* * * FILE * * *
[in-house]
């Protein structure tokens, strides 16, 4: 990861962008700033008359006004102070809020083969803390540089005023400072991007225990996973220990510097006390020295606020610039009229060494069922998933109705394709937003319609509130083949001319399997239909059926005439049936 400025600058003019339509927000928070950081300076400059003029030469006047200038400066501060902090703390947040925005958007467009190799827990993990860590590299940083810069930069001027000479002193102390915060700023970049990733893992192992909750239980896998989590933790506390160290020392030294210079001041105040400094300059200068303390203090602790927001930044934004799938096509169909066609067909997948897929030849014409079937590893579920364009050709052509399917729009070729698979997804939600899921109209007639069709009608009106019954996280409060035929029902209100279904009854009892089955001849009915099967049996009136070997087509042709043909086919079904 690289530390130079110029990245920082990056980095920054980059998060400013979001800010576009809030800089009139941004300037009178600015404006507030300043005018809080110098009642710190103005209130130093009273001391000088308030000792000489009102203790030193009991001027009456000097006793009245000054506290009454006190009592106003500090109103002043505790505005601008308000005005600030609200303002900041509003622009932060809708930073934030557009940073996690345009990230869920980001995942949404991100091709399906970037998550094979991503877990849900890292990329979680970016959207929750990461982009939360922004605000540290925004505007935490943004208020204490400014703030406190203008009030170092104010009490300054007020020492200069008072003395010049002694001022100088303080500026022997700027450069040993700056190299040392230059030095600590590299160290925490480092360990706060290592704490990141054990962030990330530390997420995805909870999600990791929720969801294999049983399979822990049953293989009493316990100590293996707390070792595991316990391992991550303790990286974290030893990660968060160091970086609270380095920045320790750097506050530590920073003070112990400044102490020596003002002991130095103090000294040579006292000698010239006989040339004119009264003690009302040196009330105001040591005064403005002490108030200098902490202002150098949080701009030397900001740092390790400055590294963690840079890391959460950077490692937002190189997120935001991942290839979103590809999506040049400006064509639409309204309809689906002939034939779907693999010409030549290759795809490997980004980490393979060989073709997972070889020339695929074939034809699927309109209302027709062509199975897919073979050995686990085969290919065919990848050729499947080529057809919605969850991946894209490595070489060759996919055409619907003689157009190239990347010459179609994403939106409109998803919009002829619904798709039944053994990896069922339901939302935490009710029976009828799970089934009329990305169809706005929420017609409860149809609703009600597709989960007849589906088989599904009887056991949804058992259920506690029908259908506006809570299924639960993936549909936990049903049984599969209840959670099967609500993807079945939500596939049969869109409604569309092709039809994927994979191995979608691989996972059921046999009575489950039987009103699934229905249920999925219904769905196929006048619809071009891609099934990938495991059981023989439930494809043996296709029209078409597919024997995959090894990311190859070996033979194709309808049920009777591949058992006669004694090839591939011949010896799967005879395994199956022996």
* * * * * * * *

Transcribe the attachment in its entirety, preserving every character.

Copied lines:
[in-house]
């Protein structure tokens, strides 16, 4: 990861962008700033008359006004102070809020083969803390540089005023400072991007225990996973220990510097006390020295606020610039009229060494069922998933109705394709937003319609509130083949001319399997239909059926005439049936 400025600058003019339509927000928070950081300076400059003029030469006047200038400066501060902090703390947040925005958007467009190799827990993990860590590299940083810069930069001027000479002193102390915060700023970049990733893992192992909750239980896998989590933790506390160290020392030294210079001041105040400094300059200068303390203090602790927001930044934004799938096509169909066609067909997948897929030849014409079937590893579920364009050709052509399917729009070729698979997804939600899921109209007639069709009608009106019954996280409060035929029902209100279904009854009892089955001849009915099967049996009136070997087509042709043909086919079904 690289530390130079110029990245920082990056980095920054980059998060400013979001800010576009809030800089009139941004300037009178600015404006507030300043005018809080110098009642710190103005209130130093009273001391000088308030000792000489009102203790030193009991001027009456000097006793009245000054506290009454006190009592106003500090109103002043505790505005601008308000005005600030609200303002900041509003622009932060809708930073934030557009940073996690345009990230869920980001995942949404991100091709399906970037998550094979991503877990849900890292990329979680970016959207929750990461982009939360922004605000540290925004505007935490943004208020204490400014703030406190203008009030170092104010009490300054007020020492200069008072003395010049002694001022100088303080500026022997700027450069040993700056190299040392230059030095600590590299160290925490480092360990706060290592704490990141054990962030990330530390997420995805909870999600990791929720969801294999049983399979822990049953293989009493316990100590293996707390070792595991316990391992991550303790990286974290030893990660968060160091970086609270380095920045320790750097506050530590920073003070112990400044102490020596003002002991130095103090000294040579006292000698010239006989040339004119009264003690009302040196009330105001040591005064403005002490108030200098902490202002150098949080701009030397900001740092390790400055590294963690840079890391959460950077490692937002190189997120935001991942290839979103590809999506040049400006064509639409309204309809689906002939034939779907693999010409030549290759795809490997980004980490393979060989073709997972070889020339695929074939034809699927309109209302027709062509199975897919073979050995686990085969290919065919990848050729499947080529057809919605969850991946894209490595070489060759996919055409619907003689157009190239990347010459179609994403939106409109998803919009002829619904798709039944053994990896069922339901939302935490009710029976009828799970089934009329990305169809706005929420017609409860149809609703009600597709989960007849589906088989599904009887056991949804058992259920506690029908259908506006809570299924639960993936549909936990049903049984599969209840959670099967609500993807079945939500596939049969869109409604569309092709039809994927994979191995979608691989996972059921046999009575489950039987009103699934229905249920999925219904769905196929006048619809071009891609099934990938495991059981023989439930494809043996296709029209078409597919024997995959090894990311190859070996033979194709309808049920009777591949058992006669004694090839591939011949010896799967005879395994199956022996």